“Just look at him, primping all the time in the water bowl. You’d think he never saw his own reflection before.”
"Stop complaining, Eldon,” said Festus the donkey. “You know that turkeys get all the attention around this place. You’re a rooster. Get used to it.”
“It’s not fair! What’s so great about Otto? I do more things around here than he does.”
Eldon continued to grumble as he strutted back to his perch on top of the fence post. He proceeded to cock-a-doodle, just to make sure Farmer didn't forget that he was on the job. Otto stuffed his beak, preened in the sun and slept away most of the day. It really wasn't right. Eldon was up every morning in the cold darkness. As the sun peeked around the hills and through the trees, Eldon crowed, telling everyone it was time to get up and start their chores. The animals, Farmer and his wife, and even Otto needed Eldon. So why did that dumb turkey get the best grain, the freshest berries and the first drink from the water bowl?
The more Eldon thought about the special attention Otto received, the madder he got. But none of the other animals wanted to listen to Eldon grouse. They were busy taking care of babies, or exercising wobbly legs, or working with Farmer. Even Francine the rat refused to discuss Otto. Everyone seemed happy to mind their own business. Eldon sulked.
Days passed. Summer blew away and Autumn snuck in with brisk weather and crisp apples--Eldon’s favorite treat. This year, though, Otto got most of the best apples. Eldon and the others, even Farmer’s favorite horse Spencer, had to wait until Otto had his fill.
By late October, Eldon was furious. He refused to talk to Otto, although these days, Otto was quite full of himself and didn't speak to anyone. That gigantic bird thought he was too good to chat with the working animals like Eldon or Kirby, the workhorse. Otto was king. He did no work, he did nothing but eat and grow. And grow. And GROW.
November arrived and the days snapped with coldness. Still, even in the dark before dawn, Eldon hopped up to his fence post, his feet freezing, to cock-a-doodle-do. He never missed a morning, but Farmer never said, ‘Thank you, Eldon,’ or, ‘You’re doing a great job, Eldon.’ Only Otto offered an opinion. He wanted Eldon to stop doodling so he could sleep late.
“Sleep late!” squawked Eldon. “You sleep half the day already! How much more can you sleep?”
“With my thick legs, plump chest and magnificent feathers, I get very tired strutting. I need my rest.”
“Some of us have to work, even if we would like to sleep in once in a while. Farmer and the animals depend on me to wake them. You’re a lazy turkey who doesn't do anything for anyone!”
Otto yawned noisily, then dozed off, leaning against Eldon’s fence post.
“COCK-A-DOODLE DOODLE DOO!” screeched Eldon as loudly as he could.
Otto jumped, harrumphed at Eldon, and tottered off to find a quieter place in the barn. When Eldon started complaining about Otto again, the animals meandered away, shaking their heads. Only Calliope, the ancient farm cat, remained to listen. When he finished his long list of criticisms, Calliope simply shrugged.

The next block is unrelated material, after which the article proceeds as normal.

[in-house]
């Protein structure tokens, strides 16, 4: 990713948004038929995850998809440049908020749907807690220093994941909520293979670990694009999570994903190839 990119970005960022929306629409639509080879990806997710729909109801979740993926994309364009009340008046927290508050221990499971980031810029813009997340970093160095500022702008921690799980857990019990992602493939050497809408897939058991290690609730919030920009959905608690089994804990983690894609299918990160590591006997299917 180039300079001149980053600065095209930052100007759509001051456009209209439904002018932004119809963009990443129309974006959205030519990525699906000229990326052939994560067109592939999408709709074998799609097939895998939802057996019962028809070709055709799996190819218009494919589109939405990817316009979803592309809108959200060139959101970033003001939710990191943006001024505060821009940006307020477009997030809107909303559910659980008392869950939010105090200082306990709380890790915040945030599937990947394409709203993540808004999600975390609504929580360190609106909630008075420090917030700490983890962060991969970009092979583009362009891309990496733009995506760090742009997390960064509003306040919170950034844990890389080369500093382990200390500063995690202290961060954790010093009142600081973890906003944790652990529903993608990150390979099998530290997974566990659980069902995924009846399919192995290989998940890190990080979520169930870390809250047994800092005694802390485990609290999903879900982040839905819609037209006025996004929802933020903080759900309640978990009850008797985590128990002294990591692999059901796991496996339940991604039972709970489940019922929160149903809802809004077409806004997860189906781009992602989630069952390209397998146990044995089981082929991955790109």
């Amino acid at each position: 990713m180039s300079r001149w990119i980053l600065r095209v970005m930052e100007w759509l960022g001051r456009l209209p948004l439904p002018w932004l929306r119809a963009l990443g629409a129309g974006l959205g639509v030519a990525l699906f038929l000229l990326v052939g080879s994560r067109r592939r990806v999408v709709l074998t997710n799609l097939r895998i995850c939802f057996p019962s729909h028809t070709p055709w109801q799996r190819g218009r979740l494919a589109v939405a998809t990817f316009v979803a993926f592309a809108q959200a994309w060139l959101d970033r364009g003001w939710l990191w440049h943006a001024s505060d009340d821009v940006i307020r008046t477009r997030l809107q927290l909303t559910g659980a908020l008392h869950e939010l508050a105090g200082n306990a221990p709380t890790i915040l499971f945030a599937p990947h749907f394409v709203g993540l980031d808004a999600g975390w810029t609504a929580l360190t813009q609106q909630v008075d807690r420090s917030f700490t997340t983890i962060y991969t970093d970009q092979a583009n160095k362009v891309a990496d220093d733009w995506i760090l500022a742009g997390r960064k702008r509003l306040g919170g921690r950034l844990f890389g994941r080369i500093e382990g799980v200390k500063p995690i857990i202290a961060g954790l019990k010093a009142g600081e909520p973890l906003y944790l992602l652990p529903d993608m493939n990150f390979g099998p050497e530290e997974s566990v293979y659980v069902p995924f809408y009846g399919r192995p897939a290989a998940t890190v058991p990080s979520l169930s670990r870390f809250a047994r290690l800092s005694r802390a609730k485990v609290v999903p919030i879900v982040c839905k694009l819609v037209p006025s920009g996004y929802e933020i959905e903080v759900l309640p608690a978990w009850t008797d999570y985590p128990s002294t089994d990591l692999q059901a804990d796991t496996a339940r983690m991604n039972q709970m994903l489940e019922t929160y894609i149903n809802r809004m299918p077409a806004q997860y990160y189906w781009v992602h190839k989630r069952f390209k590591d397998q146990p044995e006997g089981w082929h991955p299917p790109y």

“The grain is always better in someone else’s trough,” she purred.
“What do you mean by that?” asked Eldon crossly. He was in no mood for puzzles. And why wouldn't anyone sympathize with him? He couldn’t understand it. They were all getting cheated.
“All I’m saying is that sometimes it seems like someone else is getting more than their fair share. Wait and see if you think Otto has it so good.”
“Wait for how long? Till Yule?” snapped Eldon.
“Not that long,” was all the cat would say and she, too, went into the barn for a nap.
Eldon waited. The next day, Otto was still getting the best of everything. The day after was the same. Eldon shook his comb in disgust and went to work. He crowed until Farmer turned on his light, then waited for his breakfast.
One day, Otto was no where to be seen. He didn’t make a grand appearance for any of the meals or extra tidbits, not even for his daily parade around the yard. Eldon was too happy to care. With Otto gone, he could get the best food- especially since he was the first out of bed.
The days passed and Otto never reappeared. No one talked about him, so Eldon didn’t bother either. He was thrilled to be getting all the best grains and scraps. He was plump and sported grand feathers for a rooster. And since two youngsters were practicing their doodles, he didn't always have to get up early every day.
“So,” hissed Calliope, “the best grain is in your trough now. You’re getting nice and plump!”
“Yes!” piped Eldon disdainfully. “It’s my turn now.”
“So it seems. I hope it’s all you wished for.” She slunk off toward the root cellar where Hamilton the rat sometimes hid. At lunchtime, Farmer strolled by, throwing down some delectable apple chunks for Eldon.
“Coming to show his appreciation at last,” mumbled the rooster unkindly. In one lightning swoop, Farmer caught him, and holding him upside down, headed off to the woodshed. “Say hello to Otto for us!” snickered Francine.
After dinner, Calliope sat by the fire, scrubbing her face and paws most thoroughly. Eldon was a good friend, but he was a better dinner.
Moral: Wishes are powerful. Sometimes things that others have or do might look a lot better than what they really are. Be careful of what you wish for--you just might get it!
by Charlotte Bennardo